Lumber Treatments

This report focuses on building code requirements for using fire retardant treated wood (FRTW) in floor/ceiling and roof/ceiling assemblies in Type III building construction. 

I am thinking of using wood trusses for the roofing/ceiling structural systems on some houses I shall build. I remember, though, an engineer/volunteer fireman commenting back in 1989 that the connector plates are prone to expand and pop off, early on in a fire, causing catastrophic structural failure. Was this the case, and if so, has this problem been corrected?

Does the NFPA sprinkler standard address sprinkler loading? If so, how and where do I buy it? What other information do you have on sprinkler loading? How do other truss companies price jobs for sprinkler loading the plans do not include a sprinkler layout or even say what size/type of sprinkler system will be used?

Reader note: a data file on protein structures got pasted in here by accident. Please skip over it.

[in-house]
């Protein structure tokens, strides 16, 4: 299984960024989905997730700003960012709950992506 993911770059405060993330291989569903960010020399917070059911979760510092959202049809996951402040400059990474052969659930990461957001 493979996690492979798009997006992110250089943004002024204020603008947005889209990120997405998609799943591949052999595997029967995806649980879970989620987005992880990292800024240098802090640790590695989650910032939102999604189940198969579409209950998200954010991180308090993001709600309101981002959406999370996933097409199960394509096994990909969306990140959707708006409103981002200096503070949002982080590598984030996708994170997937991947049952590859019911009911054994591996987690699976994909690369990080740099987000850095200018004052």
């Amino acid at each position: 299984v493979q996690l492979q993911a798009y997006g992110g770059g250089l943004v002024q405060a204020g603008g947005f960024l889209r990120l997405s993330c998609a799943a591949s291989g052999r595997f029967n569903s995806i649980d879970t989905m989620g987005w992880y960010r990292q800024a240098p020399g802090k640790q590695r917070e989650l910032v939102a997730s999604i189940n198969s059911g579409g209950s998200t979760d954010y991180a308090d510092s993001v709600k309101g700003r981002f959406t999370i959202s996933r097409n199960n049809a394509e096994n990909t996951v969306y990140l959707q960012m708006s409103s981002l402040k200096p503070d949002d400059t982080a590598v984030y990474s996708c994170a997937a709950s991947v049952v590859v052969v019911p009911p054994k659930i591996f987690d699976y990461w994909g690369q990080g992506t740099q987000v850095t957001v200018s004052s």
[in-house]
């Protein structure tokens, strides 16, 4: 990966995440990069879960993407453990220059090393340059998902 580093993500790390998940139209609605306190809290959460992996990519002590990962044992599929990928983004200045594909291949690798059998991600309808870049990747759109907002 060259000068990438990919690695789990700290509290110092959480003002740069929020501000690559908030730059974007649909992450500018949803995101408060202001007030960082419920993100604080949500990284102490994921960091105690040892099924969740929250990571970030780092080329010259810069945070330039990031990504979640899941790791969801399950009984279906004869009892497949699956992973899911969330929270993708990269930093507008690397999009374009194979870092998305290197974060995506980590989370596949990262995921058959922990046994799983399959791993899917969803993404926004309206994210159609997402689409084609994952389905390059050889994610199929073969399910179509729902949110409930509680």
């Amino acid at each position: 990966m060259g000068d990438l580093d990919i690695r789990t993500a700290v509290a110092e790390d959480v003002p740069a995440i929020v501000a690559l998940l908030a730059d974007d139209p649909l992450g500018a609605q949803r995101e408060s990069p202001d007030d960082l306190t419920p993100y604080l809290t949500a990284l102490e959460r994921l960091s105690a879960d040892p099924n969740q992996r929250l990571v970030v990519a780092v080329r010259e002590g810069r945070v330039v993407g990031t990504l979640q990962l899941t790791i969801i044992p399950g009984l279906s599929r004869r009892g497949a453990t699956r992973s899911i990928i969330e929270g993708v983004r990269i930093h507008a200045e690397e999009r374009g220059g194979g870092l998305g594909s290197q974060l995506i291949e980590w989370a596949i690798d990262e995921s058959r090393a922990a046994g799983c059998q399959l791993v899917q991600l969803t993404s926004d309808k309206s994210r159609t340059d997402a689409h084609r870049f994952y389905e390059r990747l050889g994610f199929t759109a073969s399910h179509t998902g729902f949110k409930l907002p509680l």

Are there any published studies or guidelines on the fire rating of floor trusses built with 2x3 lumber?

I have been hired by an insurance company to determine the extent of damage to roof trusses exposed to fire. How much fire damage compromises the structural integrity of the truss?

I need to obtain some information on fire-retardant-treated roof trusses.

Is it possible to construct an assembly for ceiling between first and second floors using 2x with few layers of gypsum to obtain a 3-hour fire rating?

I have a 29 x 72 mobile office with a 2-foot deep wooden truss above the ceiling that a client is required to sprinkler. Is there any way to avoid sprinklering above the gypboard ceiling?

We recently received bids on a school project, which referenced UL P523. This assembly used light-gauge steel trusses. We noted on the drawing that we could accept an alternate design using wood trusses in lieu of light-gauge steel framing, if the alternate design could meet the fire ratings.

Can one use pressure-treated lumber in metal plate connected truss construction? If so, are special plates or coatings required?